Every policy point we push has the majority of the American population on its side. When you have conversations with people, the biggest disagreement is over a semiautomatic assault rifle ban or over a high-magazine ban. Those are the two that are long-term, hard-to-reach goals. With regard to anything else we talked about, people were receptive.
You must have met so many fascinating people this summer. Who stands out?
The people on the bus with me [this summer], the people we recruited. It wasn’t just Parkland students, it was students from all over the country who came on the bus.
There’s also one amazing girl who I look at as a mentor; her name is Bria Smith. We’re both 18. I’m white; she’s black—and she lives such a different life. She’s from inner-city Milwaukee, and she’s dealt with gun violence her entire life. She says, “If I don’t fall asleep to the sound of gunshots, it’s a weird night.” Her story—her bravery and strength—inspires me. … She’s taught me so much about what it means to accept and understand my privilege. I actually wrote an entire college essay about it.
We weren’t brought together because we’re victims or because we know a victim. We were brought together because we’re activists against what happened to the people we know.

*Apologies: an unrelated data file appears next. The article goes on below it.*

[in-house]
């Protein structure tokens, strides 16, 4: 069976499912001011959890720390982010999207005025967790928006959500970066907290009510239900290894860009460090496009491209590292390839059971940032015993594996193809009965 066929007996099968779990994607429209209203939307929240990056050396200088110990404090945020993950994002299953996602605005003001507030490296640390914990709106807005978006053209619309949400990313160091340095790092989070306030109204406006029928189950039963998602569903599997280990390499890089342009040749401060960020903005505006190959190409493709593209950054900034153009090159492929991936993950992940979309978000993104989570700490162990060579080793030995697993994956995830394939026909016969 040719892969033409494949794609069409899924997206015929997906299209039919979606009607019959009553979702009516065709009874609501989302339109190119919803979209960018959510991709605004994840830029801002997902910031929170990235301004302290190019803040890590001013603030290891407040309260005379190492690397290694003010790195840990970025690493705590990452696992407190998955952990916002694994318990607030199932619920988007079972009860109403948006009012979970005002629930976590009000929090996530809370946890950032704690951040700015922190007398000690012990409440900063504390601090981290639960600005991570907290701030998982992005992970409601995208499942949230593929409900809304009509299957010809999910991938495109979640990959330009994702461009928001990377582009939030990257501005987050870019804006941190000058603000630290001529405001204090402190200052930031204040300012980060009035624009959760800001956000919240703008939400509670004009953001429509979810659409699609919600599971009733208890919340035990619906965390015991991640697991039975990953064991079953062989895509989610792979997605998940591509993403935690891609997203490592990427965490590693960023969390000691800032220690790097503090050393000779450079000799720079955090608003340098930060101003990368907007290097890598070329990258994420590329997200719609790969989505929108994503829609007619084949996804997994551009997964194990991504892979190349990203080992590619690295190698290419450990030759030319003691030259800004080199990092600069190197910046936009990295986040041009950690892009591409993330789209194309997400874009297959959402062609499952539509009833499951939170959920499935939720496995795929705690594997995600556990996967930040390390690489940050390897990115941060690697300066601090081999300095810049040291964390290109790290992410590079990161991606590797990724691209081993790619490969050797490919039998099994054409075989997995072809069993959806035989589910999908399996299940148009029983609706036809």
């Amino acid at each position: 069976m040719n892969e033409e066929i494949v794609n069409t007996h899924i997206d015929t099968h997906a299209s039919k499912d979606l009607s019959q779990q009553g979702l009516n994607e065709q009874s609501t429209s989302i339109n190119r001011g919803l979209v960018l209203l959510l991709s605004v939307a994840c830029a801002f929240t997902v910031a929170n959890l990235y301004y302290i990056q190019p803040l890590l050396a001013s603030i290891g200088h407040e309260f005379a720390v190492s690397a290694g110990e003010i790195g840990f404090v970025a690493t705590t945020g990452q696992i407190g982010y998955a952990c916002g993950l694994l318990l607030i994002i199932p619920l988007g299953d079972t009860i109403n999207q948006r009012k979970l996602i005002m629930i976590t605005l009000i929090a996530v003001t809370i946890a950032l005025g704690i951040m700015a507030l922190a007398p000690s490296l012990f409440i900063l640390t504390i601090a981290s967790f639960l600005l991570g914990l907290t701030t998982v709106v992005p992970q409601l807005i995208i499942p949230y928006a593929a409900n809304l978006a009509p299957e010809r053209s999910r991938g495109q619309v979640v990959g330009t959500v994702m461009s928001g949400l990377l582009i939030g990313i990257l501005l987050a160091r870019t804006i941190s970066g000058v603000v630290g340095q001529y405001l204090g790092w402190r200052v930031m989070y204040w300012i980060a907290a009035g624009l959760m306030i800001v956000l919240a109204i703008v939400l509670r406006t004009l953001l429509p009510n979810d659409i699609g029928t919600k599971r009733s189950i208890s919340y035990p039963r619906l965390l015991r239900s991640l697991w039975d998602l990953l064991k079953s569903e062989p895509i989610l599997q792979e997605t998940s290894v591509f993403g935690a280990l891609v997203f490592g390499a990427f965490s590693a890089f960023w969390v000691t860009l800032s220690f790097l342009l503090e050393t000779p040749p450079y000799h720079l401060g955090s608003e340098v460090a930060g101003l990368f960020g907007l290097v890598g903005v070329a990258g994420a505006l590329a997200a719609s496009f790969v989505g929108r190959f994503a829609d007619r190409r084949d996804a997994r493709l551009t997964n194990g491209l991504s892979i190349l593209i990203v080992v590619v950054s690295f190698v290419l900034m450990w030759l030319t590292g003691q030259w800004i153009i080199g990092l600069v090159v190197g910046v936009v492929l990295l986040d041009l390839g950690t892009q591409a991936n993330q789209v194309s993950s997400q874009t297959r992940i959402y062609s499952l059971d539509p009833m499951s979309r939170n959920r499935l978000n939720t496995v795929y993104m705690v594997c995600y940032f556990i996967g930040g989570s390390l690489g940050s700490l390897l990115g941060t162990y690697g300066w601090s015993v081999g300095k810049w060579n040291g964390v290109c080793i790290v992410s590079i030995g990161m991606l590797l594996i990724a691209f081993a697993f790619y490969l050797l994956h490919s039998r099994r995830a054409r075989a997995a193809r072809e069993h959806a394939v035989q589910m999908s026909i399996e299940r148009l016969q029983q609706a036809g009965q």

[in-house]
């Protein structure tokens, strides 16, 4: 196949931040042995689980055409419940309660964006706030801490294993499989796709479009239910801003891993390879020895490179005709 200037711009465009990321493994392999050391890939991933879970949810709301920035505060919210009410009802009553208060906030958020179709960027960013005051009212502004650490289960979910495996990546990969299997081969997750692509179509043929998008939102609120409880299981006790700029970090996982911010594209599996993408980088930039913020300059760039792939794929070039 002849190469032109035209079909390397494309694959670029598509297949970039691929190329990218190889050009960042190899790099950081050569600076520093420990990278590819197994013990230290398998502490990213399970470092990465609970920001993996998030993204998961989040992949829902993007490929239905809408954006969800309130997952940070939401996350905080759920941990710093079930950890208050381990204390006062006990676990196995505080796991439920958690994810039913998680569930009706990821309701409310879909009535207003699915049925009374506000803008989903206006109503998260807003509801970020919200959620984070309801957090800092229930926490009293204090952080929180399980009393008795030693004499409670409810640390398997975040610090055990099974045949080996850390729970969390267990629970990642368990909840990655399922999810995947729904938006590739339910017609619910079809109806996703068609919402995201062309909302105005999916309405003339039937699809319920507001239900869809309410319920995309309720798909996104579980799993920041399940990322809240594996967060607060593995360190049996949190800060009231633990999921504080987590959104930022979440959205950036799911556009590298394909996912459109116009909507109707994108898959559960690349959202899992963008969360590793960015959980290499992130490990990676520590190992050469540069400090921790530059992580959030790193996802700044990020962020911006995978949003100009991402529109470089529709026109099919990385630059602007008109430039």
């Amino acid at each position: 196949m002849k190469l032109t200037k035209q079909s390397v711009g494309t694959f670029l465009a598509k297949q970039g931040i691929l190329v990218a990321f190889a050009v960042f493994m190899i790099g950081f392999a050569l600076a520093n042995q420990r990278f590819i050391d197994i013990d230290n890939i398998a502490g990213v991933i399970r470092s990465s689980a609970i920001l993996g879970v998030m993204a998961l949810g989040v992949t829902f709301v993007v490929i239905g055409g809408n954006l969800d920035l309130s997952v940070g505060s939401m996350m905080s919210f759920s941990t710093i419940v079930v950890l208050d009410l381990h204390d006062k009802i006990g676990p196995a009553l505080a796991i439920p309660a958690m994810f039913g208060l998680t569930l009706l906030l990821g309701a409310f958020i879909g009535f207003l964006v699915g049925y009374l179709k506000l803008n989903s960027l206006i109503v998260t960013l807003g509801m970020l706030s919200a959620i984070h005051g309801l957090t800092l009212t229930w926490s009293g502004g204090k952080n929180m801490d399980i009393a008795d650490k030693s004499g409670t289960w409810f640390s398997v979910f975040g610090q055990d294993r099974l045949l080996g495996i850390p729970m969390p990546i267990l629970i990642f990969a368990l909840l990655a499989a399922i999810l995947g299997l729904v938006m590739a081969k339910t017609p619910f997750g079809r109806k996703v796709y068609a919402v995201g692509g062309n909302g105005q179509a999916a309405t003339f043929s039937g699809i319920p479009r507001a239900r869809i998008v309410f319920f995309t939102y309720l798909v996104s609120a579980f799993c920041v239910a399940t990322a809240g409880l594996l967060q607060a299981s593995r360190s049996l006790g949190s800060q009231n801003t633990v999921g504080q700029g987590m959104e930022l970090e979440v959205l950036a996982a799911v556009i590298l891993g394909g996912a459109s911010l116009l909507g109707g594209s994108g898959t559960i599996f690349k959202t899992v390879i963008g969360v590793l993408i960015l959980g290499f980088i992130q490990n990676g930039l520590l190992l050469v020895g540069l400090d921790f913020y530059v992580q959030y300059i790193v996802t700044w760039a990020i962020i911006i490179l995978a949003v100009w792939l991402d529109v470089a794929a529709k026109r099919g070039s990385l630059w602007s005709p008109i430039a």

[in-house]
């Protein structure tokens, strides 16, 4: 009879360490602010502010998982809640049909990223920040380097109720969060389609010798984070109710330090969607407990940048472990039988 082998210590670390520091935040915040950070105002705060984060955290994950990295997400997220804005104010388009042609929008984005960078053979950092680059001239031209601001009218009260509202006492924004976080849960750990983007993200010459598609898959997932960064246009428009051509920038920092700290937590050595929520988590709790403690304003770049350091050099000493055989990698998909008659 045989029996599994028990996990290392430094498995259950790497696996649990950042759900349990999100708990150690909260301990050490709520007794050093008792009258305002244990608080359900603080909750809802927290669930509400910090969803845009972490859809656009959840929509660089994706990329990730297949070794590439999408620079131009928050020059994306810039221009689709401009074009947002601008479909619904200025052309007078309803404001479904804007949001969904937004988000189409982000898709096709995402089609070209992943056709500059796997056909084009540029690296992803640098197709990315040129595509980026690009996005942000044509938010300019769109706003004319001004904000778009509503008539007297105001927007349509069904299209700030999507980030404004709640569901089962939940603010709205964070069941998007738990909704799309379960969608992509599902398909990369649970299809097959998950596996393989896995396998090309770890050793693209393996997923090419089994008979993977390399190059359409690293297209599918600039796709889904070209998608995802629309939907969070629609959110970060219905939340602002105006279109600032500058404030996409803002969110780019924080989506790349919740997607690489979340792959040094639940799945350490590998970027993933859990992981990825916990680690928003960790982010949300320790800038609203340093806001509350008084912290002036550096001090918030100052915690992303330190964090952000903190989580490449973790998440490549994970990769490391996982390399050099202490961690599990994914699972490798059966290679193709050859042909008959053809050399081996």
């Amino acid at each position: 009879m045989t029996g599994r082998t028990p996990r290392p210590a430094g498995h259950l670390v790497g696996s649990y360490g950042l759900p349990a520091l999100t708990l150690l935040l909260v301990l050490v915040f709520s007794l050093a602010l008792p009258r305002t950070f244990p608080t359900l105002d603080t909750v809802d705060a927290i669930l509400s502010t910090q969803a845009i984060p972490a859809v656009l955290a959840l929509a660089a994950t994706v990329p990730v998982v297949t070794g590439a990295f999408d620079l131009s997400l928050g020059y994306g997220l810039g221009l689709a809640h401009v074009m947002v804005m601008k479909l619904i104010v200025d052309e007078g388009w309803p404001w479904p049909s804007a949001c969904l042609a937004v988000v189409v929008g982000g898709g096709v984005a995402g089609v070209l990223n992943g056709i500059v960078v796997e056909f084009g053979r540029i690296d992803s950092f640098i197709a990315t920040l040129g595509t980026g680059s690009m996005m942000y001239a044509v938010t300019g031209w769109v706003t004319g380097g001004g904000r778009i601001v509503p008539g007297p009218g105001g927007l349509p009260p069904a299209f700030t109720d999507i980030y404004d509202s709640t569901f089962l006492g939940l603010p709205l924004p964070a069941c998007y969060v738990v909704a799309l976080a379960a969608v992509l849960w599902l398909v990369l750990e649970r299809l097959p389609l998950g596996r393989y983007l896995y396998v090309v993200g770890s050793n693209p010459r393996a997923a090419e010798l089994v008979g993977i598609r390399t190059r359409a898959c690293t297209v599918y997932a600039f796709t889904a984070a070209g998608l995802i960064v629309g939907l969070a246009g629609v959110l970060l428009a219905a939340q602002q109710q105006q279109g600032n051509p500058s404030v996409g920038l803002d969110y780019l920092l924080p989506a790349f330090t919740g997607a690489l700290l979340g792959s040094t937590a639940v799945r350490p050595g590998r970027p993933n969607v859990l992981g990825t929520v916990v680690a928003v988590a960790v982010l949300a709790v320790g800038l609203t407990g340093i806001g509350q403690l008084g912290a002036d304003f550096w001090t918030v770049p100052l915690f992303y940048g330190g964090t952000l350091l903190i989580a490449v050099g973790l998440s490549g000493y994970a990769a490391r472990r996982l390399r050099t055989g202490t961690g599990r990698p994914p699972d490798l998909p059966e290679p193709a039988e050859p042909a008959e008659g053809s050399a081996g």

When it comes to the original intent of March For Our Lives and Road to Change, what are you most proud of?
There are two big successes we’ve accomplished so far. One is the social and cultural feel of the country; it’s people understanding that speaking out about gun violence is incredibly important and should be integrated in our lives. It’s about awakening a generation of young people, not only to speak out about gun violence but whatever they choose. It’s about empowering that youth to understand that their voice is valued.
And then, it’s the political side. We saw nearly 70 laws passed in state legislatures. [Editor’s note: According to a Dec. 14 story in the New York Times, state legislatures passed 69 gun control measures since Parkland. And legislators rejected 90 percent of state-level bills backed by the National Rifle Association.] There are conversations going on about universal background checks and [Centers for Disease Control and Prevention] research on the federal level. We helped to do this, but it’s also due to the social change and the pressure coming from millions of people.